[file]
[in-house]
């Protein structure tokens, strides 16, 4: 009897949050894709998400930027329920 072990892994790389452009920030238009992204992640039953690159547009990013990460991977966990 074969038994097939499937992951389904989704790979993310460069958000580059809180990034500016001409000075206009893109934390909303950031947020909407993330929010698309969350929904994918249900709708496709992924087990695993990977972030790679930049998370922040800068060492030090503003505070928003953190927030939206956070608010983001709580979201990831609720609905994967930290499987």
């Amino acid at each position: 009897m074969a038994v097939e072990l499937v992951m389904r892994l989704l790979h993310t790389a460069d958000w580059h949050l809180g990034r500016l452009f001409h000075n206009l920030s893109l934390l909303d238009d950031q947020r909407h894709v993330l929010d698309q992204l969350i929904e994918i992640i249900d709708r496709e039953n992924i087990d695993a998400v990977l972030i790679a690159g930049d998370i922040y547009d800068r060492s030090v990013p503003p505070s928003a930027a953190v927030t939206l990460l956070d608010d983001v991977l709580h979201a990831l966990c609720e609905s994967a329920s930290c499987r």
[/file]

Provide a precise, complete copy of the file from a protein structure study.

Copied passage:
[in-house]
């Protein structure tokens, strides 16, 4: 009897949050894709998400930027329920 072990892994790389452009920030238009992204992640039953690159547009990013990460991977966990 074969038994097939499937992951389904989704790979993310460069958000580059809180990034500016001409000075206009893109934390909303950031947020909407993330929010698309969350929904994918249900709708496709992924087990695993990977972030790679930049998370922040800068060492030090503003505070928003953190927030939206956070608010983001709580979201990831609720609905994967930290499987």
């Amino acid at each position: 009897m074969a038994v097939e072990l499937v992951m389904r892994l989704l790979h993310t790389a460069d958000w580059h949050l809180g990034r500016l452009f001409h000075n206009l920030s893109l934390l909303d238009d950031q947020r909407h894709v993330l929010d698309q992204l969350i929904e994918i992640i249900d709708r496709e039953n992924i087990d695993a998400v990977l972030i790679a690159g930049d998370i922040y547009d800068r060492s030090v990013p503003p505070s928003a930027a953190v927030t939206l990460l956070d608010d983001v991977l709580h979201a990831l966990c609720e609905s994967a329920s930290c499987r």